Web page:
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Cholesterol-lowering medication Evolocumab, a PCSK9 inhibitor: safety analysis

One-year data from prespecified exploratory endpoints of adjudicated cardiovascular events in the phase 2 ( OSLER-1 ) and phase 3 ( OSLER-2 ) open-label extension studies of Evolocumab ( Repatha ), a novel investigational low-density lipoprotein cholesterol ( LDL-C )-lowering medication, were presented at the American College of Cardiology's 64th Annual Scientific Session ( ACC.15 ) and published in the New England Journal of Medicine ( NEJM ).
A two-year analysis of Evolocumab safety and tolerability data from the longest proprotein convertase subtilisin/kexin type 9 ( PCSK9 ) inhibitor trial to date ( OSLER-1 ) was also presented.

Data from prespecified exploratory endpoints in the ongoing open-label OSLER-1 and OSLER-2 studies showed Evolocumab plus standard of care ( SOC ) treatment reduced adjudicated cardiovascular events ( 0.95% Evolocumab plus standard of care; 2.18% standard of care ) over a one-year analysis period.
Adverse events ( greater than or equal to 1% in the Evolocumab plus SOC group and more frequent in the Evolocumab plus SOC group by at least 1% ) included arthralgia, headache, pain in extremity and fatigue.
The cardiovascular events analysis comprises exploratory findings from the ongoing open-label OSLER studies.
Evolocumab plus SOC treatment reduced LDL cholesterol by 61% compared to SOC.

The OSLER-1 and OSLER-2 trials are ongoing open-label extension studies designed to characterize long-term effects of Evolocumab. The trials enrolled 4,465 patients who had completed one of 12 phase 2 and 3 Evolocumab studies, 2,976 of whom were randomized to subcutaneous Evolocumab 140 mg every two weeks or 420 mg monthly plus SOC therapy and 1,489 were randomized to SOC alone over one year.
The median LDL cholesterol was 120 mg/dL at parent study baseline; approximately 70% of patients were on a statin at the start of the extension studies.
Compared to SOC alone, Evolocumab plus SOC reduced adjudicated cardiovascular events ( death, myocardial infarction, unstable angina requiring hospitalization, coronary revascularization, stroke and transient ischemic attack or heart failure requiring hospitalization ) compared to SOC alone ( 0.95% Evolocumab plus SOC vs 2.18% SOC over one year ), with a consistent effect on death, coronary and cerebrovascular events as well as by subgroups ( e.g., age, sex, baseline LDL cholesterol, statin use, National Cholesterol Education Program [ NCEP ] risk ).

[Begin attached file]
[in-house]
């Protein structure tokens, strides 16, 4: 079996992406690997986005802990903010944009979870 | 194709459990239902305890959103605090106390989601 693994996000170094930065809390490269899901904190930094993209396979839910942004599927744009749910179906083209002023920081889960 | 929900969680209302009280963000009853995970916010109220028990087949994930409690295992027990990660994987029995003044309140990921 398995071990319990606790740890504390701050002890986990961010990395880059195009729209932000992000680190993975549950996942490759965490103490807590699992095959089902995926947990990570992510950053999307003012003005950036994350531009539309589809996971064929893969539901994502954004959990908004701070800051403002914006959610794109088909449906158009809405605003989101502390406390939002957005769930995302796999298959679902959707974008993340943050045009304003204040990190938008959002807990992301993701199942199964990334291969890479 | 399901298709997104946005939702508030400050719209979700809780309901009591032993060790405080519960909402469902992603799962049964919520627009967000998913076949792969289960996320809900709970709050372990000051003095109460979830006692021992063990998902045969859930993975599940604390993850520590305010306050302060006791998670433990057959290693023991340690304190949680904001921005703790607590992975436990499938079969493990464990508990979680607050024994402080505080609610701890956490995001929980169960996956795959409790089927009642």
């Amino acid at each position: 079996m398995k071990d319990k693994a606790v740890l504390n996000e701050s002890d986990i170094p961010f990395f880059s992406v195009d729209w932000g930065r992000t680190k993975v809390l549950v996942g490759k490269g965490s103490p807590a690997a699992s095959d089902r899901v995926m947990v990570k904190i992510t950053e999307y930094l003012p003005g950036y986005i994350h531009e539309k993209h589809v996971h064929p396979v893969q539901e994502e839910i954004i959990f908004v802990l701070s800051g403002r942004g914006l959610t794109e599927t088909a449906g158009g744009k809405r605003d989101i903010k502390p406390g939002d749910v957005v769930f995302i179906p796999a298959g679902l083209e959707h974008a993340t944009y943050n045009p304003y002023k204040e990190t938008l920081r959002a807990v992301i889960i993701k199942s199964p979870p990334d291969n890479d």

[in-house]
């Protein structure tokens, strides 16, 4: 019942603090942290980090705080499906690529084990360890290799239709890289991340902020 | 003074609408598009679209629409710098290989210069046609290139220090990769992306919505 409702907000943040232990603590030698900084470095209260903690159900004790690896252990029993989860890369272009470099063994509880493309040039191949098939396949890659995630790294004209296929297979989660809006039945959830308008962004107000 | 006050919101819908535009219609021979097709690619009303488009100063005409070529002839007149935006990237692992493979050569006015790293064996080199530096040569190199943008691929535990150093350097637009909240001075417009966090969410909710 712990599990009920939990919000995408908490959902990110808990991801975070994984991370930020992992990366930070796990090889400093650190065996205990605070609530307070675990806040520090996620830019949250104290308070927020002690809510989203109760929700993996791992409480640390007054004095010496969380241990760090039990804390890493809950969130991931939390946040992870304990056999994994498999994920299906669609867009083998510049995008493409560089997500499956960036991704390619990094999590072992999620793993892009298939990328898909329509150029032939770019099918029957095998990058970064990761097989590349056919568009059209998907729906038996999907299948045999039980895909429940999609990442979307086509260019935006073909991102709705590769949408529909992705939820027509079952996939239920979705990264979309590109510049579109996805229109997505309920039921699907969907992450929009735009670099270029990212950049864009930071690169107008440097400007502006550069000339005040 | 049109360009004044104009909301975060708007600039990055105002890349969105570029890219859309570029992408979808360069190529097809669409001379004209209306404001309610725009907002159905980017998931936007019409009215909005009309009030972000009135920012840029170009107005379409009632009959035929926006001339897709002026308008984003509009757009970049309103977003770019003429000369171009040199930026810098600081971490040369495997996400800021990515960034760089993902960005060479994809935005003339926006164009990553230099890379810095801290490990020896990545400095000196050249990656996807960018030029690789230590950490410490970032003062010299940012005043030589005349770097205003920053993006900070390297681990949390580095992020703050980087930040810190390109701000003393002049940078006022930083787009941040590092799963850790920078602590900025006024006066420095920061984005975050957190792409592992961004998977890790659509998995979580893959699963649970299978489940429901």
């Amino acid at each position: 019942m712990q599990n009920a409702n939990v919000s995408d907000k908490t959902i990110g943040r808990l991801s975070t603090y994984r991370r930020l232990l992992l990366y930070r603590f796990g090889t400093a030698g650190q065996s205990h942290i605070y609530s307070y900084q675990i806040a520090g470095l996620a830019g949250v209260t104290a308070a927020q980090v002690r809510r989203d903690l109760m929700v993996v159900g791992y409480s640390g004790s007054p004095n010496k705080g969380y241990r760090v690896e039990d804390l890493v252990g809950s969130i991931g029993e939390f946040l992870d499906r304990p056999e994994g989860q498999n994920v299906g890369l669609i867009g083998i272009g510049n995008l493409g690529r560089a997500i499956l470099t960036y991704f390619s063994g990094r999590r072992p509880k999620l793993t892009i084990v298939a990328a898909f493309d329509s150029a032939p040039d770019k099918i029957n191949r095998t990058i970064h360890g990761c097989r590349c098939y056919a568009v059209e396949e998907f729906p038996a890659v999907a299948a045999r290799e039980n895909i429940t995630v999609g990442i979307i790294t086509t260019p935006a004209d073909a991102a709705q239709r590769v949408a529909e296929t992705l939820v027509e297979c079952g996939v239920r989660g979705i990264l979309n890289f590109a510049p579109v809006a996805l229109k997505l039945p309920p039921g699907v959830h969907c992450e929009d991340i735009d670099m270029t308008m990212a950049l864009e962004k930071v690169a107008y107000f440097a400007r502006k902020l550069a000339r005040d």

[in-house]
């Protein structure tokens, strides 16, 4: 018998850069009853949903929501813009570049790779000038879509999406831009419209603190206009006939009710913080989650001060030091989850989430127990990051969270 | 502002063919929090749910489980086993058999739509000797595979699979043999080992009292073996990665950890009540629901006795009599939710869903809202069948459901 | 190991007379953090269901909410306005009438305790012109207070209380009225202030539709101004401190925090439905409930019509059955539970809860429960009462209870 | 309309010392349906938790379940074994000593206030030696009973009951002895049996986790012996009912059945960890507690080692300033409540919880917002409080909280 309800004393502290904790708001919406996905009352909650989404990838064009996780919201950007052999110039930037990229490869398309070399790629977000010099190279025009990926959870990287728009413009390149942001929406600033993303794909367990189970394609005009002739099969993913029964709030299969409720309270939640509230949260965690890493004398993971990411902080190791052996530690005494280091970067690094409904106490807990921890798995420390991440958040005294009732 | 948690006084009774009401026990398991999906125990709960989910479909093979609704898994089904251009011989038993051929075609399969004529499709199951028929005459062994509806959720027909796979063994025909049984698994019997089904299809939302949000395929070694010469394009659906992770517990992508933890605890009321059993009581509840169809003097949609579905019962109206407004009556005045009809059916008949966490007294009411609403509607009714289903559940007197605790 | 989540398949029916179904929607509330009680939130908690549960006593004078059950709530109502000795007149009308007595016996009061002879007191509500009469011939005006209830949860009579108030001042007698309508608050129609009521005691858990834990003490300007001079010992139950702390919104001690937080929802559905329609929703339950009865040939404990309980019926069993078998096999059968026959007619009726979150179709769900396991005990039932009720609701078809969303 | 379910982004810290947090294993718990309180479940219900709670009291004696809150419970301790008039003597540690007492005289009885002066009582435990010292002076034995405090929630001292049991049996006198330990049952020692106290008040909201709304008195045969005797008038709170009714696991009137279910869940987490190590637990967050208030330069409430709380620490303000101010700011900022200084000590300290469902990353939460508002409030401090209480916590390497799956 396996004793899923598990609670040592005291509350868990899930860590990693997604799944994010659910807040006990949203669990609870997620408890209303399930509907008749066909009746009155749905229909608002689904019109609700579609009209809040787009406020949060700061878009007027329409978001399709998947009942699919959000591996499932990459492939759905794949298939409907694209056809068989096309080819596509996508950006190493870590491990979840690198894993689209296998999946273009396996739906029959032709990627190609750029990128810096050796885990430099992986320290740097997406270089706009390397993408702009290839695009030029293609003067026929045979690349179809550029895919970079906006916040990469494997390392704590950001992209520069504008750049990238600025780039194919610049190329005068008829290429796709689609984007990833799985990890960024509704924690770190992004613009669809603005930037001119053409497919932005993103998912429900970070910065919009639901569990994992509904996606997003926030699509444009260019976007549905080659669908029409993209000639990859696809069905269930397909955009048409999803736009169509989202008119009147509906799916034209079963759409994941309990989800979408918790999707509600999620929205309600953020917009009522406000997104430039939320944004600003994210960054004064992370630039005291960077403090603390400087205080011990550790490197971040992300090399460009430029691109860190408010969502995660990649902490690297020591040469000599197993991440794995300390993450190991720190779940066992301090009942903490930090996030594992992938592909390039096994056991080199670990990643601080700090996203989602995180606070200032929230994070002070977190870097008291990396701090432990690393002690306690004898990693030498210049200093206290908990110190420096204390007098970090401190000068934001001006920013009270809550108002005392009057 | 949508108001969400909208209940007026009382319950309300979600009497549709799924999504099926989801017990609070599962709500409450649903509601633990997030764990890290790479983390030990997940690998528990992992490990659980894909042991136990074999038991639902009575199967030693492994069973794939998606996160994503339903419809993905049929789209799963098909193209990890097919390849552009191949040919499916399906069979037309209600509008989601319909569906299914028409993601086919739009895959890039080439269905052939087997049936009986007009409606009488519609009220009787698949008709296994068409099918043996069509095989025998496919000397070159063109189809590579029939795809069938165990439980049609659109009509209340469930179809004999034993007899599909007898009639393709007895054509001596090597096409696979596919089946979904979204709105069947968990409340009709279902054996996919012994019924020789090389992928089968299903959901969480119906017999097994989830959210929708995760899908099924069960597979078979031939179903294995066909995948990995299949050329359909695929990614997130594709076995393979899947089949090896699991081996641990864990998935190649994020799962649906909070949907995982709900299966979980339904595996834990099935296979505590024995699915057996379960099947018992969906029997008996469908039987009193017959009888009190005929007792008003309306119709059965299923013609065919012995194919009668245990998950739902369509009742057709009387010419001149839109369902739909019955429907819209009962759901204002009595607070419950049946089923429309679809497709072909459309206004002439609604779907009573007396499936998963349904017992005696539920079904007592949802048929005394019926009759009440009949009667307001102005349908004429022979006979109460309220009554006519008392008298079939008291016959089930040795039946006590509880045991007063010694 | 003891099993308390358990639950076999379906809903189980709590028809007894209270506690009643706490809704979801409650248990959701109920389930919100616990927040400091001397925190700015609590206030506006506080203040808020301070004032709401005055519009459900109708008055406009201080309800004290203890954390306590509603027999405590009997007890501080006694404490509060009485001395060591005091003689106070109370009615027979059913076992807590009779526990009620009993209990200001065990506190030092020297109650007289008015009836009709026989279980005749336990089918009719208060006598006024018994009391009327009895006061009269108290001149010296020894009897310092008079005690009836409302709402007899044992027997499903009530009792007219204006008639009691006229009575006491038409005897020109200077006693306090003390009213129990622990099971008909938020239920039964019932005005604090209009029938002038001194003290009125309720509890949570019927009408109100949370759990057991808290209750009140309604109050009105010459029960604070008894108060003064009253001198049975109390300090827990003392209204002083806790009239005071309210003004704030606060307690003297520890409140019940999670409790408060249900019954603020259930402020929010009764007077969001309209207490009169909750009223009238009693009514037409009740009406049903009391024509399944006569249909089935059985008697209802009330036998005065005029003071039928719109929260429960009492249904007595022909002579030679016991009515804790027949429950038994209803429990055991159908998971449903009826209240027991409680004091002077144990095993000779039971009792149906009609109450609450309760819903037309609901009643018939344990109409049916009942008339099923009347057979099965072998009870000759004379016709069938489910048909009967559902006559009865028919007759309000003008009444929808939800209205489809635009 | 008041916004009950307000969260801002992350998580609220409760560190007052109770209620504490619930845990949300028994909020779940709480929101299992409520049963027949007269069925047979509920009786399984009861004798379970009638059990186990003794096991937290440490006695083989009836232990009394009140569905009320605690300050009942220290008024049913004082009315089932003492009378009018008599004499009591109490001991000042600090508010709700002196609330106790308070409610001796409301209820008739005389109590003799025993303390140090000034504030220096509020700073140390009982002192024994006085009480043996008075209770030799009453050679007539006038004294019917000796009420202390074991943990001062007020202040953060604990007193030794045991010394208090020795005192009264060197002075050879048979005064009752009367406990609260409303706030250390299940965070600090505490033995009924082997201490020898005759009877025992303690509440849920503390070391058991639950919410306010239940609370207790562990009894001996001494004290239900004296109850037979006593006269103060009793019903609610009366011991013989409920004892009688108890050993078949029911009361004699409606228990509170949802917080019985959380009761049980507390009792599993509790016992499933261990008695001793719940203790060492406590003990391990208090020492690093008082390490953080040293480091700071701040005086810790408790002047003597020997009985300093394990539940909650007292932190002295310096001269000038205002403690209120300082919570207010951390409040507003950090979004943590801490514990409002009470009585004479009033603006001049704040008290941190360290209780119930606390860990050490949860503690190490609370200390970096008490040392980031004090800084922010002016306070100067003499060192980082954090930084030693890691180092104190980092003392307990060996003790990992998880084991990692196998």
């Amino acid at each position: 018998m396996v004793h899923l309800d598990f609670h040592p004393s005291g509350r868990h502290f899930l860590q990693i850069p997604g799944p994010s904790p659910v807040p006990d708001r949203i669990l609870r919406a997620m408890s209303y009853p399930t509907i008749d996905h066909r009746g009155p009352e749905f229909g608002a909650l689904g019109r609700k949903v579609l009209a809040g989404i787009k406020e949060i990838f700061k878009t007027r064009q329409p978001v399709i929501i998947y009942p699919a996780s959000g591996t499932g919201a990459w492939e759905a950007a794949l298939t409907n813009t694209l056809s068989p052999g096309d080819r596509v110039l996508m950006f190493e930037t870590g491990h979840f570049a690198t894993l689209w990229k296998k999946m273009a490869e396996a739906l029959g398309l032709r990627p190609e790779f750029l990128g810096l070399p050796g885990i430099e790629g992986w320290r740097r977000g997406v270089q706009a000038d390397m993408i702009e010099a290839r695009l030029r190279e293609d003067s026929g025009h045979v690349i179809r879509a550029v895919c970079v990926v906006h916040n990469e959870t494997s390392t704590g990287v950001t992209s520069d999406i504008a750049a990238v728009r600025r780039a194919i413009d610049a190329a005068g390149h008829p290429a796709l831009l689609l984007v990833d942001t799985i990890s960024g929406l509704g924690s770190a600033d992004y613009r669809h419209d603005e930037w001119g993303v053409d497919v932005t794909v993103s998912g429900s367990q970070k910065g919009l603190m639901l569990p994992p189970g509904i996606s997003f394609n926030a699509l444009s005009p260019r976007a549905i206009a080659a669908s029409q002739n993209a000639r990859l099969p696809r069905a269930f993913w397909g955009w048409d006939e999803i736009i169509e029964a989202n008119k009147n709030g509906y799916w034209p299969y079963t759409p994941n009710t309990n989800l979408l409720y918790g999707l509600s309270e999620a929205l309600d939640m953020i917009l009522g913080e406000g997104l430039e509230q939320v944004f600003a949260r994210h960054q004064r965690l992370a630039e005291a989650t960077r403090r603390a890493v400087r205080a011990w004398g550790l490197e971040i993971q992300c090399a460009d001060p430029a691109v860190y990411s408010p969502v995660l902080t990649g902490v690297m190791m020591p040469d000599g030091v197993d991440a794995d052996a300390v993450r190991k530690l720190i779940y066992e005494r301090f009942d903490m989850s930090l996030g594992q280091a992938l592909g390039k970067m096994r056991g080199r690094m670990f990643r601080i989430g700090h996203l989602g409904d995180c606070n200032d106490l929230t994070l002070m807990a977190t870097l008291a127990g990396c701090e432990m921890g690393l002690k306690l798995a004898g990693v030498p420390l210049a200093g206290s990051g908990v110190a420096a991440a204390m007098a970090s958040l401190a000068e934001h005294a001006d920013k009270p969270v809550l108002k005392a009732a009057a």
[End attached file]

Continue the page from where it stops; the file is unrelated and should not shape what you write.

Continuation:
Adverse events with a frequency of at least 1% in the Evolocumab plus SOC arm and that were more frequent with Evolocumab plus SOC by at least 1% included arthralgia ( 4.6% Evolocumab plus SOC; 3.2% SOC ), headache ( 3.6% Evolocumab plus SOC; 2.1% SOC ), pain in extremity ( 3.3% Evolocumab plus SOC; 2.1% SOC ) and fatigue ( 2.8% Evolocumab plus SOC; 1.0 percent SOC ).
Adverse events of interest included muscle-related adverse reactions ( 6.4% Evolocumab plus SOC; 6.0% SOC ), injection site reactions ( 4.3% Evolocumab plus SOC; N/A SOC ) and neurocognitive events ( 0.9% Evolocumab plus SOC; 0.3% SOC ). Compared to SOC alone, Evolocumab plus SOC reduced LDL cholesterol by 61% to a median of 48 mg/dL.
In this analysis, median study exposure for the first year of the extension studies was 11.1 months.

Data from the OSLER-1 study showed Evolocumab maintained its efficacy over a two-year period and no safety risk was identified.
The study, which began in October 2011, randomized 1,104 patients who completed short-term, double-blind, controlled Evolocumab studies to receive SOC ( n=370 ) or SOC plus open-label Evolocumab 420 mg monthly ( n=734 ) for one year.
After the first year, all patients received monthly Evolocumab plus SOC.
At the end of year two, 590 patients were still receiving Evolocumab, showing a persistence rate of 80%. Of the patients on Evolocumab over the entire two-year period, 33 patients ( 4.5% ) discontinued use due to an adverse effects.
Safety and tolerability were comparable regardless of achieved LDL cholesterol level.
Low-density lipoprotein cholesterol-lowering was sustained for more than two years, with a reduction of 54% at week 52 and 52% at week 124.

Evolocumab is a fully human monoclonal antibody that inhibits proprotein convertase subtilisin/kexin type 9 ( PCSK9 ). PCSK9 is a protein that targets LDL receptors for degradation and thereby reduces the liver's ability to remove LDL cholesterol from the blood.
Evolocumab is designed to bind to PCSK9 and inhibit PCSK9 from binding to LDL receptors on the liver surface. In the absence of PCSK9, there are more LDL receptors on the surface of the liver to remove LDL cholesterol from the blood. ( Xagena )

Source: Amgen, 2015